The plain weave filter cloth is one of the simplest weave patterns. The warp and filling threads cross alternately. Plain-woven fabrics are generally the least pliable, but they are the most stable. Characteristics include high particle retention and low resistance to blinding with average cake release properties.
The twill weave is characterized by a diagonal rib, or twill line. Each warp floats over at least two or more consecutive fill yarns, enabling a greater number of yarns per unit area than a plain weave, while not losing a great deal of fabric stability. Characteristics include an average resistance to blinding, average cake release, and good mechanical strength.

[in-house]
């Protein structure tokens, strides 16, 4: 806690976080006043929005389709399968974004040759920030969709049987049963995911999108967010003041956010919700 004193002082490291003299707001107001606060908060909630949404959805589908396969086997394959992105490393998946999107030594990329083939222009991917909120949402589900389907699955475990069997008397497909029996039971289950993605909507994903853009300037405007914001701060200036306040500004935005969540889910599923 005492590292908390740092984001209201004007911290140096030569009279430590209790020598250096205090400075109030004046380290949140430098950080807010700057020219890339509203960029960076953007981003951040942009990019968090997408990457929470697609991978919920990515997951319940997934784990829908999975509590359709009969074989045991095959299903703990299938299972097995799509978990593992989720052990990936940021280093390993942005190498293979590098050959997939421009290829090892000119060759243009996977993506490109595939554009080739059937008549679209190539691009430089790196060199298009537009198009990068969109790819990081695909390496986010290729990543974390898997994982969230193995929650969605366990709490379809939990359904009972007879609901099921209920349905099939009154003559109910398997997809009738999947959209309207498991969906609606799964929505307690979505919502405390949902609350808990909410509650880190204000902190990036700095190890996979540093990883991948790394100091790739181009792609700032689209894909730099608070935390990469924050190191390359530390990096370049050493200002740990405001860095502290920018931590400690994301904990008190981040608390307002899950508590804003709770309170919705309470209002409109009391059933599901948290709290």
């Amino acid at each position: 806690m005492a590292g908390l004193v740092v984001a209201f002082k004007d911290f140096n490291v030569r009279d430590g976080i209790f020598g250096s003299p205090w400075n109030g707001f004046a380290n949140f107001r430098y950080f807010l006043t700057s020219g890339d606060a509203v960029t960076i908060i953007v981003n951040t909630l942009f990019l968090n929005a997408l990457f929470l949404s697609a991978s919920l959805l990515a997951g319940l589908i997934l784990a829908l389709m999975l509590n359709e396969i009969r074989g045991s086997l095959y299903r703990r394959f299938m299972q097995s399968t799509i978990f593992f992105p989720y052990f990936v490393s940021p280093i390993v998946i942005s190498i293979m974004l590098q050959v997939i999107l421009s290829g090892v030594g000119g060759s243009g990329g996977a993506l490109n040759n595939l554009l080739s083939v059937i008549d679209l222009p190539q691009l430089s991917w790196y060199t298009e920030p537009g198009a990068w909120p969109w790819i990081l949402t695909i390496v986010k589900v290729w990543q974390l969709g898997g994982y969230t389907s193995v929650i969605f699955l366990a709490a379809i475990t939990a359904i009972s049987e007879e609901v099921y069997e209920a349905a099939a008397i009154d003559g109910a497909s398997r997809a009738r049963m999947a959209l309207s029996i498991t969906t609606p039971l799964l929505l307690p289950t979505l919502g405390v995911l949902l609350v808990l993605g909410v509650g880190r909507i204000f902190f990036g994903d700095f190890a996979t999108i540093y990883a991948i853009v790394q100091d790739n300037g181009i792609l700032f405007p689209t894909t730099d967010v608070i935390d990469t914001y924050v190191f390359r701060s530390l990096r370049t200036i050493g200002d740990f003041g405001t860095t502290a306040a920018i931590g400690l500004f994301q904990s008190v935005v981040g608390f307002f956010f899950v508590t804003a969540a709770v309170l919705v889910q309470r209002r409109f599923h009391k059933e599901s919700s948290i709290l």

The face of the satin weave fabric consists almost completely of warp produced in the repeat of the weave. This is the most flexible of weave patterns and conforms very easily around most contoured surfaces. Satin weaves are usually four, five, eight, or twelve harness. Characteristics include excellent cake release, average retention, and excellent resistance to blinding.
The basket weave is a variation of the plain weave where two or more warp yarns cross alternately with two or more filling yarns, resembling a plaited basket. This weave is more pliable and stronger than a plain weave, but is looser and not as stable. The basket weave is typically used for backing (support) cloth and basic filtration applications.
The leno weave is a locking-type weave in which two or more warp threads cross over each other and interlace with one or more filling threads. It is used primarily to prevent shifting of fibers in open weave fabrics and only for backing (support) cloths.
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